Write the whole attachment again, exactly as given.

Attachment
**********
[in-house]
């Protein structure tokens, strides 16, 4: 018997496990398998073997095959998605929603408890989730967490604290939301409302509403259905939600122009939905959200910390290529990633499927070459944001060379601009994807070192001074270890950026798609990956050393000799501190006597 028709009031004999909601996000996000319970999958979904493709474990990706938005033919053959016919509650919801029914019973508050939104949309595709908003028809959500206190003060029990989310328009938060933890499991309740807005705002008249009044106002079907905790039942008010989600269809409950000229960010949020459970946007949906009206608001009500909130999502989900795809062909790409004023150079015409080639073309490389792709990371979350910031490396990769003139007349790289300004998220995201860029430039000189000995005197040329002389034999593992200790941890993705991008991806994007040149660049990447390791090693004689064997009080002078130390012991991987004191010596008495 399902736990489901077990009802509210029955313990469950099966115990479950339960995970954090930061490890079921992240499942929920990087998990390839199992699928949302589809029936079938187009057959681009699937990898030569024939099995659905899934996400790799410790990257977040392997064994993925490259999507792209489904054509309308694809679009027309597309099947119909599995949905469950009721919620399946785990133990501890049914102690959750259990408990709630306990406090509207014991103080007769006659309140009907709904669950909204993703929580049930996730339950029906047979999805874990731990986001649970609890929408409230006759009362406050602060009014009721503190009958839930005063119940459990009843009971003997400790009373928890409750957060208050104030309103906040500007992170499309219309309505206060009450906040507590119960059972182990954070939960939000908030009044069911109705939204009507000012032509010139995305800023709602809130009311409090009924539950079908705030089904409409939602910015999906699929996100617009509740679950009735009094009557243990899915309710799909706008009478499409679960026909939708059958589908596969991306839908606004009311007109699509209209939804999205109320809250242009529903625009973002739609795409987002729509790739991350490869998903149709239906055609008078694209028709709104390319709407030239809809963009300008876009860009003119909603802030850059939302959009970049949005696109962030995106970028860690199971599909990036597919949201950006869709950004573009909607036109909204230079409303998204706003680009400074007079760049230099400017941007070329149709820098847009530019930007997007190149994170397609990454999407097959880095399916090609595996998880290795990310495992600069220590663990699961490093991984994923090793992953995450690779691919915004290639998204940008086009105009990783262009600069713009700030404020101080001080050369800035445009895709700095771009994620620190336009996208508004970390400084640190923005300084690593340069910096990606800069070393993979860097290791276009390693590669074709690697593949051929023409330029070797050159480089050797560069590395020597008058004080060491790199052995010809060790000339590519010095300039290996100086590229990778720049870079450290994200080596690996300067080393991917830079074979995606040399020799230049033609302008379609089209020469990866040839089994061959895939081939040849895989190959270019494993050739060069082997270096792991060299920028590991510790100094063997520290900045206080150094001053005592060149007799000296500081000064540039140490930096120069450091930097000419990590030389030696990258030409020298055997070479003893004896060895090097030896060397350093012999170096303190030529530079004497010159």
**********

[in-house]
């Protein structure tokens, strides 16, 4: 018997496990398998073997095959998605929603408890989730967490604290939301409302509403259905939600122009939905959200910390290529990633499927070459944001060379601009994807070192001074270890950026798609990956050393000799501190006597 028709009031004999909601996000996000319970999958979904493709474990990706938005033919053959016919509650919801029914019973508050939104949309595709908003028809959500206190003060029990989310328009938060933890499991309740807005705002008249009044106002079907905790039942008010989600269809409950000229960010949020459970946007949906009206608001009500909130999502989900795809062909790409004023150079015409080639073309490389792709990371979350910031490396990769003139007349790289300004998220995201860029430039000189000995005197040329002389034999593992200790941890993705991008991806994007040149660049990447390791090693004689064997009080002078130390012991991987004191010596008495 399902736990489901077990009802509210029955313990469950099966115990479950339960995970954090930061490890079921992240499942929920990087998990390839199992699928949302589809029936079938187009057959681009699937990898030569024939099995659905899934996400790799410790990257977040392997064994993925490259999507792209489904054509309308694809679009027309597309099947119909599995949905469950009721919620399946785990133990501890049914102690959750259990408990709630306990406090509207014991103080007769006659309140009907709904669950909204993703929580049930996730339950029906047979999805874990731990986001649970609890929408409230006759009362406050602060009014009721503190009958839930005063119940459990009843009971003997400790009373928890409750957060208050104030309103906040500007992170499309219309309505206060009450906040507590119960059972182990954070939960939000908030009044069911109705939204009507000012032509010139995305800023709602809130009311409090009924539950079908705030089904409409939602910015999906699929996100617009509740679950009735009094009557243990899915309710799909706008009478499409679960026909939708059958589908596969991306839908606004009311007109699509209209939804999205109320809250242009529903625009973002739609795409987002729509790739991350490869998903149709239906055609008078694209028709709104390319709407030239809809963009300008876009860009003119909603802030850059939302959009970049949005696109962030995106970028860690199971599909990036597919949201950006869709950004573009909607036109909204230079409303998204706003680009400074007079760049230099400017941007070329149709820098847009530019930007997007190149994170397609990454999407097959880095399916090609595996998880290795990310495992600069220590663990699961490093991984994923090793992953995450690779691919915004290639998204940008086009105009990783262009600069713009700030404020101080001080050369800035445009895709700095771009994620620190336009996208508004970390400084640190923005300084690593340069910096990606800069070393993979860097290791276009390693590669074709690697593949051929023409330029070797050159480089050797560069590395020597008058004080060491790199052995010809060790000339590519010095300039290996100086590229990778720049870079450290994200080596690996300067080393991917830079074979995606040399020799230049033609302008379609089209020469990866040839089994061959895939081939040849895989190959270019494993050739060069082997270096792991060299920028590991510790100094063997520290900045206080150094001053005592060149007799000296500081000064540039140490930096120069450091930097000419990590030389030696990258030409020298055997070479003893004896060895090097030896060397350093012999170096303190030529530079004497010159």